There are some men who become legends in their own time. Puerto Rico's Capt. Mike Benitez is one of them. Over a career that's spanned more than fifty years, Benetiz has put his mark on the sports fishing industry of not only Puerto Rico and the neighboring Virgin Islands, but also of the world.
Photo C. Bareuther: Mike and wife Erin during visit to St. Thomas.
"I was one of ten neighborhood kids who were offered a job as mate right out of high school," says Benitez, about his entry into the career of sports fishing. "I had never been on a boat before. But, I didn't have the best grades and no other job prospects at the time."
The year was 1951 and the Puerto Rican government, specifically the tourism company, wanted to develop the sport of fishing to entice visitors. Therefore, the group hired Capt. Art Wills from Florida. Willis brought down three boats named the Sea Queen I, II and III. Benitez worked for Willis three years before earning his captains license. During this time, Benitez mated for a number of U.S.-based captains employed by Wills. Two of them were Capt. Tommy Gifford, a legend himself in the world of fishing, and Capt. Johnny Harms who later made a name for himself by discovering the Virgin Islands' North Drop while employed by Caneel Bay Resort owner, Lawrence Rockefeller.
"All the captains I worked with taught me a lot. It was like being in college for sports fishing," Benitez says.
The sport of fishing for blue marlin was in its infancy at this time. "Boats were wooden. The outriggers were made out of bamboo. The line was linen, not monofilament or Dacron. In fact, when we came in each day, we'd have to set the spools out so that the line could dry," Benitez remembers.
He adds, "You have to remember that the world record for blue marlin at that time was only 724 pounds, and this was a record that had stood for 27 years."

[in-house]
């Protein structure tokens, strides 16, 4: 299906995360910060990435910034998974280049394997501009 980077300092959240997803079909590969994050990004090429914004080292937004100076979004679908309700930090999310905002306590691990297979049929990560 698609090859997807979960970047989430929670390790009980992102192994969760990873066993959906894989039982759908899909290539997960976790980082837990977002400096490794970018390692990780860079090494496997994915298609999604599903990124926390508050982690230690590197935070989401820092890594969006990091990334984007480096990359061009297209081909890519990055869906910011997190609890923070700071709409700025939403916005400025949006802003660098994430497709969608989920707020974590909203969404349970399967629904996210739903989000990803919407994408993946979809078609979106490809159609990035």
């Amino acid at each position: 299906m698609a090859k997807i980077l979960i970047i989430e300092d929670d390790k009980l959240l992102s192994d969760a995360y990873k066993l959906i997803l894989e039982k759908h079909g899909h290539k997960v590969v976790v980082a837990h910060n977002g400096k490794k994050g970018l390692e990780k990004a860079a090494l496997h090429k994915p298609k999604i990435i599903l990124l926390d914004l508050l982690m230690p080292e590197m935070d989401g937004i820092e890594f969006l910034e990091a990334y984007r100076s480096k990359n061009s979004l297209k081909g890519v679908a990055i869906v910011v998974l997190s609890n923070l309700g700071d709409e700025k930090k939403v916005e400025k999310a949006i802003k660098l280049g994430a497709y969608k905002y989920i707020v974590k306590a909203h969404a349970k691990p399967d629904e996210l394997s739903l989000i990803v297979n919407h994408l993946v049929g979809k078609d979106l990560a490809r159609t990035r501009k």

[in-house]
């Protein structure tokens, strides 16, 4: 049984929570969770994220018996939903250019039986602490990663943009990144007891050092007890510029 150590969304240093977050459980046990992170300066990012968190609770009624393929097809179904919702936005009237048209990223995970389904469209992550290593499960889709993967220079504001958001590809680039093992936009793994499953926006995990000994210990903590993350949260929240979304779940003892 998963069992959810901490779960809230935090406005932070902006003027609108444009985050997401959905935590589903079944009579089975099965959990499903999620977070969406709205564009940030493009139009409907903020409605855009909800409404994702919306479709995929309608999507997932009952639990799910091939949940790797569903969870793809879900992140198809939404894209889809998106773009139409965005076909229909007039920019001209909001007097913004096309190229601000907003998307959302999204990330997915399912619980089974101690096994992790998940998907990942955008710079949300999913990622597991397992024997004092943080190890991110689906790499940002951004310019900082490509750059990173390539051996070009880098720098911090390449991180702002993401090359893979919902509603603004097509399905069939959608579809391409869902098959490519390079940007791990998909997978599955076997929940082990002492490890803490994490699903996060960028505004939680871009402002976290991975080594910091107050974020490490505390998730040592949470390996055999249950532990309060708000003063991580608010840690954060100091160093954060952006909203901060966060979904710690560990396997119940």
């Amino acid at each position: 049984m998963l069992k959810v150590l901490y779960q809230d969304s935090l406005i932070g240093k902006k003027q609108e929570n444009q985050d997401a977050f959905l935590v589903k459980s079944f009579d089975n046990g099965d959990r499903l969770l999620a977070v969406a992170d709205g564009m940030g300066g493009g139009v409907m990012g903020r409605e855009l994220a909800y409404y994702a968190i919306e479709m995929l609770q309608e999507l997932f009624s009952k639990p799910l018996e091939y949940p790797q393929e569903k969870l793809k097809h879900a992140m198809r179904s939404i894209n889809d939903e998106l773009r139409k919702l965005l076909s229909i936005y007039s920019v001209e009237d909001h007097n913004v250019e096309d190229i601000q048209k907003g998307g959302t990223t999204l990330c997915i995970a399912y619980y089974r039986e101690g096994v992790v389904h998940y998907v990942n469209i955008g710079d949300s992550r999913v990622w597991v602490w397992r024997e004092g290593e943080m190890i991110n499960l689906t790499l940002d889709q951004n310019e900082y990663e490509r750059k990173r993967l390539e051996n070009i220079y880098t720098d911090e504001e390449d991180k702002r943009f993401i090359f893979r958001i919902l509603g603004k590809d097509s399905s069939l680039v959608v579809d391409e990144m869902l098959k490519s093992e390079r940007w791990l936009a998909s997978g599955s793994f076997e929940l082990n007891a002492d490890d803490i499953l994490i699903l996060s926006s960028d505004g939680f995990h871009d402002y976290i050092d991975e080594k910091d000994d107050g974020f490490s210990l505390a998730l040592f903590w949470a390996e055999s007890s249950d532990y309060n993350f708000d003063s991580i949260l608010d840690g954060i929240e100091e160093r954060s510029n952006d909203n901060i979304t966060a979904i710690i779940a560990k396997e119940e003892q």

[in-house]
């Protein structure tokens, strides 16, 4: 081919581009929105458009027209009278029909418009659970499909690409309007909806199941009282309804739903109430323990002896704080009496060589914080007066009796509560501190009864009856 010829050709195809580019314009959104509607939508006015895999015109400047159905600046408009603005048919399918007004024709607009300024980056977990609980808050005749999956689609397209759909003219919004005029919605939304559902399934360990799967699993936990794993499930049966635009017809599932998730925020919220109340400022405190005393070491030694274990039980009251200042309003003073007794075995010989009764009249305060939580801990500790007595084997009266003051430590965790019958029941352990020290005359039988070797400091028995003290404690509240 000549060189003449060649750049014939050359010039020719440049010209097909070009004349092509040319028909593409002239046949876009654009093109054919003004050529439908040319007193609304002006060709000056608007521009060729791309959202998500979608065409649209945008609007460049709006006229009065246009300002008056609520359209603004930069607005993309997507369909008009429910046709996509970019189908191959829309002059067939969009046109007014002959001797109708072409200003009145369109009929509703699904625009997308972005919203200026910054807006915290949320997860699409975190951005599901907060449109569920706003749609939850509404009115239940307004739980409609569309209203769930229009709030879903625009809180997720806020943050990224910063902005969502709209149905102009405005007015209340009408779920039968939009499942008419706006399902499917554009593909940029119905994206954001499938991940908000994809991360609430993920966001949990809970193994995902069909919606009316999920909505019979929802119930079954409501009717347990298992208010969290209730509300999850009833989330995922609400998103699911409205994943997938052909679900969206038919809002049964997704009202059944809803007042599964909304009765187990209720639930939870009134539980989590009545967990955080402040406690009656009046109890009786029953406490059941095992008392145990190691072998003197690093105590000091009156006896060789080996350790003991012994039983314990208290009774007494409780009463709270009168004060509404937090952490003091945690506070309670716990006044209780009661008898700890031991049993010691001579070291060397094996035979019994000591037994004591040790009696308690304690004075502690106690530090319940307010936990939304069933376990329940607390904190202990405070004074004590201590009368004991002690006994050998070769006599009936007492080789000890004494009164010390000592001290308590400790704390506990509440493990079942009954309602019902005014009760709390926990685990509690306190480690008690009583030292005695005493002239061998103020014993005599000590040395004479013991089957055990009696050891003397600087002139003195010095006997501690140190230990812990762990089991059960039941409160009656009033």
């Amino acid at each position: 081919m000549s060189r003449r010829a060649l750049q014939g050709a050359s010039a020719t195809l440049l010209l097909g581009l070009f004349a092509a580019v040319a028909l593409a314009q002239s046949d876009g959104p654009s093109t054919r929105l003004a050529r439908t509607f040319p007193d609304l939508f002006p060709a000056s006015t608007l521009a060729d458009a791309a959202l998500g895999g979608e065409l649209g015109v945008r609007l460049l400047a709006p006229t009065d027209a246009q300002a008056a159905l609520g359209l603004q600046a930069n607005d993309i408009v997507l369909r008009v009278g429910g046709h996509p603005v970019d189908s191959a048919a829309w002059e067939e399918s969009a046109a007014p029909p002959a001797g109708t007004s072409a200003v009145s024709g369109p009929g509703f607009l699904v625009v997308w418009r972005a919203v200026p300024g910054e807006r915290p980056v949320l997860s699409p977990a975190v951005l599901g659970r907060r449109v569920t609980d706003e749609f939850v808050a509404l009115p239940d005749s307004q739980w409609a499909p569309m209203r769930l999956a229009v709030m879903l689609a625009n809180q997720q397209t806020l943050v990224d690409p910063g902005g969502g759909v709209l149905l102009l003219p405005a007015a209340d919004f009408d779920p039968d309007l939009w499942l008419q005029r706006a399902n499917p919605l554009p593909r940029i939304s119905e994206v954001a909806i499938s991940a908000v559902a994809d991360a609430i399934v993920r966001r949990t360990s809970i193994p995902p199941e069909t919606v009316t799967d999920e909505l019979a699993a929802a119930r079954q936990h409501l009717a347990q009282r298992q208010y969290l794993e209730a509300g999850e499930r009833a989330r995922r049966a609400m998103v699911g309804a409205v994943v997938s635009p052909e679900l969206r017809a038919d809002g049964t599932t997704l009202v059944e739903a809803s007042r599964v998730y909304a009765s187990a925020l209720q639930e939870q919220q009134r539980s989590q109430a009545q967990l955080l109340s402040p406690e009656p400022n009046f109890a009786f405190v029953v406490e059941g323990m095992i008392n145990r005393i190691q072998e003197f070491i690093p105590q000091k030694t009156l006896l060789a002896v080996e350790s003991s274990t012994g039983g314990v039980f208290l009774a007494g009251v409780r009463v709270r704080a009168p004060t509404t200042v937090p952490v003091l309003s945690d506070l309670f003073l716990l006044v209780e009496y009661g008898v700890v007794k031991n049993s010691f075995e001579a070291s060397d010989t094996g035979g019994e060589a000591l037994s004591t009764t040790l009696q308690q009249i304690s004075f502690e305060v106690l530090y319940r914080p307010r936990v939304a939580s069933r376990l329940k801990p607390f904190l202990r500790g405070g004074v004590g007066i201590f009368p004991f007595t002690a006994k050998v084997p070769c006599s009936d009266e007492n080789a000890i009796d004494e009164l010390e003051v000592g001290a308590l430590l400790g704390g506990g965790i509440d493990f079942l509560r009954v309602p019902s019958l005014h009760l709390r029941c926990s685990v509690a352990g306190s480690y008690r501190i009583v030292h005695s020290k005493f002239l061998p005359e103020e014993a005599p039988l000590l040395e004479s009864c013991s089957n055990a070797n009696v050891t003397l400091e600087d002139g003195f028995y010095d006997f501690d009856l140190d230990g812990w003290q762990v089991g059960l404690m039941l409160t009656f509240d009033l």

In addition to fishing Puerto Rican waters, Benitez was asked by Capt. Harms to fish as third mate at tournaments out of Cat Cay in the Bahamas. "That's where I first saw a couple of Rybovichs. They cost $1,000 per foot at the time, real Cadillacs."
Benitez eventually decided he wanted a boat of his own. He saved his money, and then worked nights over a three-year period to build a 36-foot Rybovich replica he named the Rebecca, in honor of his daughter. By launch time, Benitez had bought the charter business from Capt. Wills, hired two captains in addition to help him run the operation, and took over the government lease on the San Juan Bay Marina. Interestingly, in the mid-1950's, the cost of a half-day marlin fishing charter was $45.
It was in 1956 that Puerto Rico really landed on the map as a sports fishing Mecca. "That's the year I caught the all-tackle world record blue marlin, a 756-pounder," says Benitez. "I had my name in magazines and newspapers everywhere, including the New York Times."
He adds, "I like big blue marlin. They're powerful. Black marlin are sluggish and white marlin and sailfish are too small."
From the 1950's and into the 1960's, thirty-five world records were set off Puerto Rican waters, including everything from marlin to yellow fin tuna, light tackle and heavy, men's and women's.